COVID-19 Fallout: Air India Pilots' Unions Seek Urgent Financial Aid

by GoNews Desk 4 months ago Views 3196
COVID-19. Most World Airlines Will Be Bankrupt By
In a letter to Civil Aviation Minister Hardeep Puri, two Air India pilots’ union — Indian Aviation Guild and the Indian Commercial Pilots Association — have sought urgent financial aid, citing their duties performed during the COVID-19 rescue operations.

"As you are fully aware, the outbreak of coronavirus is wreaking havoc across the globe. During this perilous time, Air India employees have gone above and beyond to get our countrymen back from Covid-19-affected countries worldwide…Air India has been in a debt trap for quite some time and this will hit the national carrier especially hard. Even now as we write to you, delays in our salary have been commonplace for more than a year. As of date, even January wages have not been paid in full," the letter read.” the pilots’ bodies said in the joint letter.

Also Read: 'Jai Jagat' March Traverses The World For Bapu

“On one hand the cabinet has openly praised the recent efforts of Air Indians and the national carrier but on the other, the government has not infused any funds. Our fundamental right to wages for work already done is being flouted time and again,” the letter read.

This repeated withholding of wages is straining us financially, said the pilots’ associations. “We urge you to provide urgent financial aid to Air India so that we, the airline's employees, can keep on doing our jobs and (continue) serving the nation,” the letter stated.

Meanwhile, global aviation consultancy firm CAPA (Center for Asia Pacific Aviation) has warned that by the end of May-2020, most airlines in the world will go bankrupt.

CAPA underlined that coordinated government and industry action is needed - now - if catastrophe is to be avoided.

The note goes on to say that "as the impact of the coronavirus and multiple government travel reactions sweep through our world, many airlines have probably already been driven into technical bankruptcy, or are at least substantially in breach of debt covenants".

Cash reserves are running down quickly as fleets are grounded and what flights there are operate much less than half full, it added.

Forward bookings are far outweighed by cancellations and each time there is a new government recommendation it is to discourage flying. Demand is drying up in ways that are completely unprecedented. Normality is not yet on the horizon.

Governments are failing to cooperate  

At the same time, CAPA stated, while governments are grappling with the health challenges of coronavirus, it is clear that there is little instinct to act cooperatively. Messages are mixed and frequently quite different.

Each nation is adopting the solution that appears best suited to it, right or wrong, without consideration of its neighbours or trading partners.

"When, for example President Trump peremptorily announced the effective cancellation of airline access to most Europeans, he didn’t even advise his European government counterparts in advance, let alone consult with them. Other governments have performed little better".

National self-interest over cooperation is the evolving threat for aviation

The fear is that, as a collapsed airline system is reconstituted, similar national self-interest will prevail. That’s important because the aviation industry is about much more than airline health. It is crucial to global communications and trade.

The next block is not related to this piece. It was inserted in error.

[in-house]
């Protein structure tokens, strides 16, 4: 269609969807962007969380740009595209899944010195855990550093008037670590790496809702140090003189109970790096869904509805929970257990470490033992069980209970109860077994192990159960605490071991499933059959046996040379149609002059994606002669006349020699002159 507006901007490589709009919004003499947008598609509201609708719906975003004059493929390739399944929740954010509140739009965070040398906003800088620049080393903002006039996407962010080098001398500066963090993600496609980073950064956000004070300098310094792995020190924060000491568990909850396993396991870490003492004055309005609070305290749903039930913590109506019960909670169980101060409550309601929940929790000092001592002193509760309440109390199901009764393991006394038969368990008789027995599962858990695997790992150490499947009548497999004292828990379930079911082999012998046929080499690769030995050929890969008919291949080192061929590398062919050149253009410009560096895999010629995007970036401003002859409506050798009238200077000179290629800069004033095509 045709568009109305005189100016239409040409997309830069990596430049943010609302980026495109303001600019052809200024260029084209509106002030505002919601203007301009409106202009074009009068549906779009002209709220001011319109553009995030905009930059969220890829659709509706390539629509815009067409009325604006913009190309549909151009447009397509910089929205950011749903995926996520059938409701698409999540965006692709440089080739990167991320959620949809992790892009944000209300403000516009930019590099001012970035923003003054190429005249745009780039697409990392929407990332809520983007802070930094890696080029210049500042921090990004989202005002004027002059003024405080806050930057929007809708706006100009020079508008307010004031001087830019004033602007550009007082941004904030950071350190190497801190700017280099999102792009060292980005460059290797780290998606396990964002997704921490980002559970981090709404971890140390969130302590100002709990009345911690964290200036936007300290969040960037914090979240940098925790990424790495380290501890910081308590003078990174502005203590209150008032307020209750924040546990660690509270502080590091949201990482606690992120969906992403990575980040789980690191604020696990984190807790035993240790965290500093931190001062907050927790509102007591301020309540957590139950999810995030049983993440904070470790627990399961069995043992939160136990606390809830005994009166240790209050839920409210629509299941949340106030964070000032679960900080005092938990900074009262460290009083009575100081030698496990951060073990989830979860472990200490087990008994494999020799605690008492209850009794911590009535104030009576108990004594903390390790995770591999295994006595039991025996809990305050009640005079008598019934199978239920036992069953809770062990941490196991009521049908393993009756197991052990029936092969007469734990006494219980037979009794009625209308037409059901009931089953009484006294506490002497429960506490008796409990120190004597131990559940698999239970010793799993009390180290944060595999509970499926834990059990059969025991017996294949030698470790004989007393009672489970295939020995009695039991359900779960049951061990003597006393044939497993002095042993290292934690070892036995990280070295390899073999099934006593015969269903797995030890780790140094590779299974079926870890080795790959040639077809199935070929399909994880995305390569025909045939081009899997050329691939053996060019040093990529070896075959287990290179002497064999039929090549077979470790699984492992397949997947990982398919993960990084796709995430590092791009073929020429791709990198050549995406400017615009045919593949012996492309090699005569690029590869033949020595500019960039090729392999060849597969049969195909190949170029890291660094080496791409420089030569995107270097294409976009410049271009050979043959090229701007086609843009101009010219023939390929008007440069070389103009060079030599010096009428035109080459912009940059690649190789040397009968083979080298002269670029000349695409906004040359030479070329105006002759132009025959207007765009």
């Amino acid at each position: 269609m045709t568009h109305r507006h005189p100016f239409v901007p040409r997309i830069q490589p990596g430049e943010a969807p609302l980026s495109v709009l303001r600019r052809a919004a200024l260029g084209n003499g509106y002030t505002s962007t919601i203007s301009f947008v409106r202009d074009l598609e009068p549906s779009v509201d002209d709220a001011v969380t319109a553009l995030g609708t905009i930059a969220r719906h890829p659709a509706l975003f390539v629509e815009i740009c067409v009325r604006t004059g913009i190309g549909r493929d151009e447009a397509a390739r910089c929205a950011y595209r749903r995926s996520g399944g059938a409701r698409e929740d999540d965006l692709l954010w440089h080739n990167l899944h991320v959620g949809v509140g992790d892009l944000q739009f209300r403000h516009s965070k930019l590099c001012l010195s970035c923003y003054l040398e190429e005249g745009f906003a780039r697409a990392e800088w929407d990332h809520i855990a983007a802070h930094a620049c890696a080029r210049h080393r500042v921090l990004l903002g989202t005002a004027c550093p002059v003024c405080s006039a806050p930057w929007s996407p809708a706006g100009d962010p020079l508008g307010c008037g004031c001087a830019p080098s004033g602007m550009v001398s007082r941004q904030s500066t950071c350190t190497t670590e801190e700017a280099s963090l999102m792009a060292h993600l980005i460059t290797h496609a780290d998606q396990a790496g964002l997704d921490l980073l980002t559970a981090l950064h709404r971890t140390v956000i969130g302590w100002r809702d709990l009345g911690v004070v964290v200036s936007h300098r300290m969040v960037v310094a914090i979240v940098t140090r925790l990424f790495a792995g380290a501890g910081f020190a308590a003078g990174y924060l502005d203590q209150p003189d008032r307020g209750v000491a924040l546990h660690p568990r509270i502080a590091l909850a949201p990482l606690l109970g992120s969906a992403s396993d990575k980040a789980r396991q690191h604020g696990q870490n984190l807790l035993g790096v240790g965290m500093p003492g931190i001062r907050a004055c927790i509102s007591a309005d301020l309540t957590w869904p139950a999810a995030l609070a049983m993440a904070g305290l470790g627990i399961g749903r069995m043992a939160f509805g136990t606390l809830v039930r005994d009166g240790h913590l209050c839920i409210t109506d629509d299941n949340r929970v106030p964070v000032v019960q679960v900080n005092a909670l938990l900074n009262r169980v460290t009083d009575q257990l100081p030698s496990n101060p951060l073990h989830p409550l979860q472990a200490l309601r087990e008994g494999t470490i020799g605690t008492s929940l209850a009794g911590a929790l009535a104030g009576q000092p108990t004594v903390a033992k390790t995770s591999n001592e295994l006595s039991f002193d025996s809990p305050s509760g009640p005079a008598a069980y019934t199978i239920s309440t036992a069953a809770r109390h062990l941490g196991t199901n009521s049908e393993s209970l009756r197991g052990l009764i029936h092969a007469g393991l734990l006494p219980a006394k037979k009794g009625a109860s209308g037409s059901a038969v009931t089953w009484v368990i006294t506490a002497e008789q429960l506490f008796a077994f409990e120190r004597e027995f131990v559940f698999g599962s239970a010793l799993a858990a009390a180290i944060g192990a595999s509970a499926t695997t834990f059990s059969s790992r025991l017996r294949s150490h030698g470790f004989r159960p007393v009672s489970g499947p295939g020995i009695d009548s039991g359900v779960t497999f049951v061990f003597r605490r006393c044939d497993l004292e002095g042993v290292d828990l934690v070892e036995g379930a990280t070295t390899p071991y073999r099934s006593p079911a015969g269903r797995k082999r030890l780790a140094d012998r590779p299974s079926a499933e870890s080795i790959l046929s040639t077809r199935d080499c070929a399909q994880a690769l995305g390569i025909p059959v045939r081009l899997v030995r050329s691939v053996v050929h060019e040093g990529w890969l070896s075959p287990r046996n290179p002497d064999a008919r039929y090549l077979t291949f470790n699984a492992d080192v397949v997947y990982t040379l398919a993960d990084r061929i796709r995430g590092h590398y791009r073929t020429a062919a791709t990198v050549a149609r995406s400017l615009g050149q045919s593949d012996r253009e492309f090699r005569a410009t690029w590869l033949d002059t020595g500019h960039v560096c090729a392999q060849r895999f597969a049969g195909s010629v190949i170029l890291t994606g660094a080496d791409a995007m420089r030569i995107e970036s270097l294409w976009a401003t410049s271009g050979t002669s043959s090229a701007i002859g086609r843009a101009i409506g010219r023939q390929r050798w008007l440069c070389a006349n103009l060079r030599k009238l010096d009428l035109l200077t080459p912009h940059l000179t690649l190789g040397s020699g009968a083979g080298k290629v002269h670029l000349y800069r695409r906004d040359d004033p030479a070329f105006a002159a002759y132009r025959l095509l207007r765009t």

It was because of aviation’s central role that the world’s governments convened in 1944 to establish a multilateral framework for post-war aviation. Notably, that was several months before the end of the second world war. A fully functioning airline system was considered essential to future world peace and prosperity and coordination was urgent.

At that time they did manage to establish a remarkable global safety regime, within the framework of the ICAO. But, even with a rosy view of aviation’s future role in a post-war world, it proved impossible for governments to extend beyond basic protectionism. The resulting system - now 75 years old – still reflects that archaic unilateralism.

Consequently, three quarters of a century on, it remains impossible for airlines to merge across national boundaries. Often provoked by unions in what is a heavily unionised industry, foreign ownership is strongly resisted and foreign airline operations within another country (“cabotage”) is globally proscribed.

The result has been a fragmented and largely unviable airline industry. Despite what are now clearly some brief recent profitable aberrations from the resulting fragility, little has changed.

Meanwhile, the rest of the world has moved from the Abacus to the Cloud.

Today, as we contest a world health war against the coronavirus, the government response has been fragmented – and is being resolved along national lines, with limited consultation.

As things stand, the likely tepid response to the airline crisis will equally be fragmented and nationally based. It will consist mostly of bailing out selected national airlines.

If that is the default position, emerging from the crisis will be like entering a brutal battlefield, littered with casualties.

The post-coronavirus world: a unique time for a new aviation beginning

The post-coronavirus chaos will alternatively offer a unique opportunity to reframe the foundations of a global airline industry. But is there a will to grasp that potential?

If the will is there, finding the right directions will require leadership and a recognition that there is no place for nationalist attitudes in this most international of all industries.

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